History, Part 7 of 8
Another break. Some things just demand reverence and caution, but I’ll get to it.
Anyway, a quick anecdote on the way:
While we were working at becoming parents, we decided we wanted to be as ready as possible when the time came. We read all the typical books (and all the research we could find on our family type), but the most helpful thing we did was take care of our friend’s baby during the day. R quit his job and became a full time baby sitter, and, at the time, I was working out of the home most of the day.
We learned how to change diapers (how not to change diapers), how to get him down for a nap, how to make a baby laugh, all the jobs and tricks. After a couple months we felt like pros.
It was about then when a close friend of mine and his wife came into town, showing some friends of theirs from France around the US. These Frenchmen were a bit surprised a home like ours existed in Utah, and asked about “our baby”. I told them no, we weren’t parents yet, but in jest I told them that he was, instead, our practice baby.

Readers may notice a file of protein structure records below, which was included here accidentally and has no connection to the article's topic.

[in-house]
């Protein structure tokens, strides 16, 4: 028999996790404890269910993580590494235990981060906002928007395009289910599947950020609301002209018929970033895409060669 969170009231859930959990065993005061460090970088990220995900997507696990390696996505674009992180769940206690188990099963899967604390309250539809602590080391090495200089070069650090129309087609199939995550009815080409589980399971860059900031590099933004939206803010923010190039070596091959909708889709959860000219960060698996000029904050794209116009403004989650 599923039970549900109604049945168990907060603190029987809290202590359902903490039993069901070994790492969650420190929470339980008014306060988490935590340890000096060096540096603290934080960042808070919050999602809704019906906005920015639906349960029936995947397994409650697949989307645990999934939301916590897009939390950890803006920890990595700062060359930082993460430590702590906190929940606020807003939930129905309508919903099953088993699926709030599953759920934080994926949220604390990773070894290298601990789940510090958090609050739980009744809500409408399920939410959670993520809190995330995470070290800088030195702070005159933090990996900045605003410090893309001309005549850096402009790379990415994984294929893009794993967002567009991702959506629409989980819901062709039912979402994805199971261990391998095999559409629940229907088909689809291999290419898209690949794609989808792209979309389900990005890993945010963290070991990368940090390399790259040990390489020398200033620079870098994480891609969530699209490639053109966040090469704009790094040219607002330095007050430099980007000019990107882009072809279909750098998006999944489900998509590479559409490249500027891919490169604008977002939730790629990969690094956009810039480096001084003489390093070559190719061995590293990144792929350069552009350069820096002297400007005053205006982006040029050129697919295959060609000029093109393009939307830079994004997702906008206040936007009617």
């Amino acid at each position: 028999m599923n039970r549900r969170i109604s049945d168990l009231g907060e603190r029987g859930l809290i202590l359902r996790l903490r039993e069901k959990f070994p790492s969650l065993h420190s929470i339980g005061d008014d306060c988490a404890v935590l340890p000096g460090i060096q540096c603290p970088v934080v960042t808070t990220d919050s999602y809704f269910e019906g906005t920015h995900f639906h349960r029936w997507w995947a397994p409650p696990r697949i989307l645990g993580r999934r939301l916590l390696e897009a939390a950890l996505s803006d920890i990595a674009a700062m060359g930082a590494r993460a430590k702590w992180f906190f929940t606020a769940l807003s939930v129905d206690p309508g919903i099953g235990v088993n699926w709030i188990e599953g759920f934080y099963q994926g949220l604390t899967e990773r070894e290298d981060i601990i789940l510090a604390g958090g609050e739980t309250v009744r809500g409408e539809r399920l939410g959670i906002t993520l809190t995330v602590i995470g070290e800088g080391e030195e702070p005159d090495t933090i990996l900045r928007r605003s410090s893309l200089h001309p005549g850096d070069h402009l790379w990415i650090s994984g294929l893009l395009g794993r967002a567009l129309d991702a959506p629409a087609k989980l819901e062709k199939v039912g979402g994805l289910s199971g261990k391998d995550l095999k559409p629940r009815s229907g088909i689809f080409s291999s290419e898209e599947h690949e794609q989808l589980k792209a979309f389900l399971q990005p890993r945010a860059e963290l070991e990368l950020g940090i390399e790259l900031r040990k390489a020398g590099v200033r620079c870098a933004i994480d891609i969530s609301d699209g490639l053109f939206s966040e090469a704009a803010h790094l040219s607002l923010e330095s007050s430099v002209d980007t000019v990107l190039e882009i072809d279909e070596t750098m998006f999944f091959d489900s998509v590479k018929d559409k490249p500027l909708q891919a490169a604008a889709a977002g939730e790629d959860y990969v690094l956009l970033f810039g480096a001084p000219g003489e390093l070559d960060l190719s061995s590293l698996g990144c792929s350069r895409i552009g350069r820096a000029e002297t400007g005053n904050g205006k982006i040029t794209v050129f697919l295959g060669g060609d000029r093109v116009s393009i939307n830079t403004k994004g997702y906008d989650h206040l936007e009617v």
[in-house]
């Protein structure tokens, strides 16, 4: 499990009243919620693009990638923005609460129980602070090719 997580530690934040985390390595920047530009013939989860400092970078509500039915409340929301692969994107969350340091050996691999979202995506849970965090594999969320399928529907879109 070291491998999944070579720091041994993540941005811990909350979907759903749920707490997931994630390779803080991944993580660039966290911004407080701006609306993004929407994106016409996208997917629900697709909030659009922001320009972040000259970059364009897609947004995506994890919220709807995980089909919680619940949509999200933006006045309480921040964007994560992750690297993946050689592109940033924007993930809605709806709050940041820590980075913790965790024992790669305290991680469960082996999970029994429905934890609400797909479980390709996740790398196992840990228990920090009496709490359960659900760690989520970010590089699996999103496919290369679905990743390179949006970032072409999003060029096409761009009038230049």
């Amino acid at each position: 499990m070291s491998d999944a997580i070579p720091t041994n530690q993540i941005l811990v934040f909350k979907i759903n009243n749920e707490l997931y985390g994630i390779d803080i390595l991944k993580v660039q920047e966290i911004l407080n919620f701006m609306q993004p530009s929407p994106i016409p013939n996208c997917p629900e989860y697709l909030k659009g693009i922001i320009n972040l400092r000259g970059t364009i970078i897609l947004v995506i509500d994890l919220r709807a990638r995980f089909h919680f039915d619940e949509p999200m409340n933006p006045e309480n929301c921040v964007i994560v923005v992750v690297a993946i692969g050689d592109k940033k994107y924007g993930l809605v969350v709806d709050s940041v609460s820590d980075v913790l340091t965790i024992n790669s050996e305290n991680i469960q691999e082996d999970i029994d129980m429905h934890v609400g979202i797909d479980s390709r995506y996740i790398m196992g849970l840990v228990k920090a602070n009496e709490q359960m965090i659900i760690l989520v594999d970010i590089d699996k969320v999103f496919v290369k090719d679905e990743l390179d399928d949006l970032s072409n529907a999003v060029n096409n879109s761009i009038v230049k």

After lunch they all headed off to Arches. As they drove away they were conversing in French, seemingly debating, and finally, switching back to English, one asked my friend, “Must all Americans have a practice baby, or only gay Americans?”
Not a bad idea, eh? We could all use a little practice, some of us more than others ;-).
But I am left wondering on the particulars of the government program these Frenchmen had envisioned, a program handing out “practice babies” to expectant couples. Where do practice babies come from? Where do they go, once the to-be parents are “trained” to the point of being entrusted with a “real” baby?
The French must have an odd view of the US :-).